The Board and Pieces
The board is the shape of a six point star, with holes for possible moves of the pieces, typically marbles or pegs. The center of the board forms a hexagon with five holes along each side. Each point forms a triangle with ten (10) holes in four rows; 1 + 2 + 3 + 4 = 10. The points are typically different colors, corresponding to the colors of the pieces.
The object of the game is to be the first to get all of your pieces from the point in front of you across the board, and completely into the point on the opposite side.
2, 3, 4, or 6 players can play a game. Each player chooses the color of his or her pieces and fills one of the points of the star with his or her pieces as follows: Two (2) players begin at the opposite ends of the star, across from each other. Three (3) players set up occupying every other point. Four (4) players set up with two on one side, across from the other two players.
Players typically agree on the method to determine who plays first, and second. (The roll of a die, coin tosses, youngest, etc.) Play usually follows a clockwise or counter-clockwise order.
On a player's turn they must move only one piece. The move may consist of moving one piece into the adjacent empty hole, the piece may jump over one adjacent piece into a empty hole, or can make two or more multiple jumps. The player can jump over their own pieces, or over the pieces of any of the other players. Each jump in a string of multiple jumps must jump only one adjacent piece landing in an empty hole. A piece cannot jump over two or more pieces in a line, but a piece can jump zig-zag over two or more pieces.
Except for the holes along the edges, all (other) holes have six holes around them, corresponding to the direction of the next move or jump.
Knowledge of openings is very important to playing Chinese Checkers well—similar to chess. In play among experienced players there are only a few openings that are commonly seen. Although there are 14 possible first moves (7 if you eliminate symmetrical moves for the first player), experienced players play only two.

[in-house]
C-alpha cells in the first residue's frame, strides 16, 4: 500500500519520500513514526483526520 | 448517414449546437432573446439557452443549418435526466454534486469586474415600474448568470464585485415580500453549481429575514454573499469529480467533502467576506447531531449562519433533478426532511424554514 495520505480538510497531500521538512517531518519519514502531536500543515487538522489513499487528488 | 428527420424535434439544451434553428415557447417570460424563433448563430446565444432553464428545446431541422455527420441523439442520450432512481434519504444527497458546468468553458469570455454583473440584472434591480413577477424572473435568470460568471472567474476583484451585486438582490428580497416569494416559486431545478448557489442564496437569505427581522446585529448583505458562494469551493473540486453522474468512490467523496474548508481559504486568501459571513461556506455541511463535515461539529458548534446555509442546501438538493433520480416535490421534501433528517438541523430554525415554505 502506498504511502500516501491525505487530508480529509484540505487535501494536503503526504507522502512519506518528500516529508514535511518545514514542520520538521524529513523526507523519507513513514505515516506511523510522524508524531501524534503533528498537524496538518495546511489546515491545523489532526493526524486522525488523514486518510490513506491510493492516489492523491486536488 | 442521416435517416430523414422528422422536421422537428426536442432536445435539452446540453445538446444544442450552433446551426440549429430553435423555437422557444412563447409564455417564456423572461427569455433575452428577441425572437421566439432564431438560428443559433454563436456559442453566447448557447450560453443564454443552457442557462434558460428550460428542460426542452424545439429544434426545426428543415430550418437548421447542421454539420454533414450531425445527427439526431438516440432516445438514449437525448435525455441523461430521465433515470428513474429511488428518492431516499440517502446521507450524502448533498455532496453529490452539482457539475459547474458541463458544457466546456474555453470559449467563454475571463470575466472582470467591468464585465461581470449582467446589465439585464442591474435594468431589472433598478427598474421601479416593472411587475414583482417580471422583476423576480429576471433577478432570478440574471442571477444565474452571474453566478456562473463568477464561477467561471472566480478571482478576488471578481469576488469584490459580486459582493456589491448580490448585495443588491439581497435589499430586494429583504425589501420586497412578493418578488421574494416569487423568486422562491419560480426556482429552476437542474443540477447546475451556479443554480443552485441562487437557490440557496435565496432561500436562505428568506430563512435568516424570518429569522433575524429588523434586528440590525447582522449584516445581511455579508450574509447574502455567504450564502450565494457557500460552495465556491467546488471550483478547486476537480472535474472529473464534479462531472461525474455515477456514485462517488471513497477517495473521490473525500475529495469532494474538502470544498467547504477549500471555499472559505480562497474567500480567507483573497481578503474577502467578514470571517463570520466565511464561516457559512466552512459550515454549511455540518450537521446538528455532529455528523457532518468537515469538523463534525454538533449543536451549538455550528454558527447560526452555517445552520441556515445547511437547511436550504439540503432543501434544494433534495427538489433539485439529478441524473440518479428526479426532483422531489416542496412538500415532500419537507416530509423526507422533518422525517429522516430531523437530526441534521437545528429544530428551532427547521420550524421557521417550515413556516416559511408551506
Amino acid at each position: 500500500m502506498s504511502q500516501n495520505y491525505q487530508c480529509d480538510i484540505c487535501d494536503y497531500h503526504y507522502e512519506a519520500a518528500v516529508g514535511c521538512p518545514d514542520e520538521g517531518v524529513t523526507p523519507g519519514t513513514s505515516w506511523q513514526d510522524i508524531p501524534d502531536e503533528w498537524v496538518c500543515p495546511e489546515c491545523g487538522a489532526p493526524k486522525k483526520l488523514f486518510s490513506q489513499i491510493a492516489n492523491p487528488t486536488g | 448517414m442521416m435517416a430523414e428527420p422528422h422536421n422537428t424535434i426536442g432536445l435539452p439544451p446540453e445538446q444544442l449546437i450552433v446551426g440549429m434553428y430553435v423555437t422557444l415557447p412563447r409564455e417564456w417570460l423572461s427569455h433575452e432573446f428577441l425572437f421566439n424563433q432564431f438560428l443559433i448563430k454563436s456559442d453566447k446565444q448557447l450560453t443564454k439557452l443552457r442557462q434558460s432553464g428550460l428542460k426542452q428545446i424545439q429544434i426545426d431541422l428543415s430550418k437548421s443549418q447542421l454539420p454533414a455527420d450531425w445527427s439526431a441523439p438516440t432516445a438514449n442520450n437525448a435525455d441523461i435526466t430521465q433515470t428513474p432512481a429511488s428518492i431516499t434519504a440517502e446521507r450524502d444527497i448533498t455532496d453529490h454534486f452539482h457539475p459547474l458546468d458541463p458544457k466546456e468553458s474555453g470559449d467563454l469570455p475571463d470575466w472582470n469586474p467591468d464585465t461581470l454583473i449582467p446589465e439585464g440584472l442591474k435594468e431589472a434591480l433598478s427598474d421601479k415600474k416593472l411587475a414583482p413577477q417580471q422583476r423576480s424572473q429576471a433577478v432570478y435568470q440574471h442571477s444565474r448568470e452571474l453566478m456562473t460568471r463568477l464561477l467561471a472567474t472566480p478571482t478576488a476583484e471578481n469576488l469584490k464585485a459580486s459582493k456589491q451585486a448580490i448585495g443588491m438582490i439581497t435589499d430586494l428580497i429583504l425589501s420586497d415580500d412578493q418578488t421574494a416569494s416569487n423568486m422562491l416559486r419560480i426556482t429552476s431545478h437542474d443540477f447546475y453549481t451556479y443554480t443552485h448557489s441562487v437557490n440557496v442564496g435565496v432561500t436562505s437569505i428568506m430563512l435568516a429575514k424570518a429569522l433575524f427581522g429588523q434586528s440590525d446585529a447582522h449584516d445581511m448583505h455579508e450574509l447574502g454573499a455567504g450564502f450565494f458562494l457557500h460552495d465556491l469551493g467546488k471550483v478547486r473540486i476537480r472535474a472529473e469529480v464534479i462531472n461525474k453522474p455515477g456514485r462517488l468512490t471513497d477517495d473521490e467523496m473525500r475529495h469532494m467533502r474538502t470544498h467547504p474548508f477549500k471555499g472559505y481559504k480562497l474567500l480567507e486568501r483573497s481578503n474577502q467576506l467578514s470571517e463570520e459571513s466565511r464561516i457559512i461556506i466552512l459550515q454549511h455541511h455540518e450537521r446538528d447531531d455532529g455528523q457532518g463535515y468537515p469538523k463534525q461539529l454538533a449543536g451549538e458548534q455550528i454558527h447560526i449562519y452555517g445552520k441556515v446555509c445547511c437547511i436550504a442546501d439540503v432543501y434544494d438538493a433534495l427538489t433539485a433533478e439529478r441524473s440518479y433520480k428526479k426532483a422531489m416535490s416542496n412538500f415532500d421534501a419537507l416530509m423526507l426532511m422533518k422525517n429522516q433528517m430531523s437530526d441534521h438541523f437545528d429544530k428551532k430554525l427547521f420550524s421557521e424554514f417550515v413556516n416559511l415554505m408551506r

By far the most common first move is to move one of the two marbles on either end of front row of the four forward marbles one space forward and towards the center (as illustrated by green in the picture). This is the first move of the two most common openings the "sidewinder" and "cross caterpillar", there are many other less common openings.
A much less common first move sometimes played by advanced players is to move one of the marbles in the front row one space forward and away from the centerline (the red marbles in the picture nearby show these moves). This first move leads into "Squad's opening" and other similar openings.
Get as far as possible
One of the most basic strategies of the game is, of course, to get as far as possible. However, during play, it is not always the best move to go to the very end of a jump; sometimes you have to block your opponent. Although they may not like this, it is a real advantage to block them. Of course if you imagine a computer player, they will do this automatically if they think one extra move ahead!
Keep moves near a center line
If you split up your pieces at the wrong moment you'll find that you will be left with a lonesome piece that will take you a lot of wasted moves to get to the end. Also, there are always more pieces in the center line than near the edges. So keeping your pieces near the center line is an important advantage as you can always move your pieces.
Get into the goal area
If you have your pieces inside the goal area, it is also easier to feed following pieces in. The two outer edges seem to be more of an advantage. Often you may shuffle the pieces inside the goal to get more in, but don't overdo it; you have to get the external pieces in the shortest number of moves.
The piece furthest away from goal
This is a major help in play. You should always check your last piece because it can quite rapidly become stranded and you will lose the game. Basically, before making a move always check if you can get the last piece up.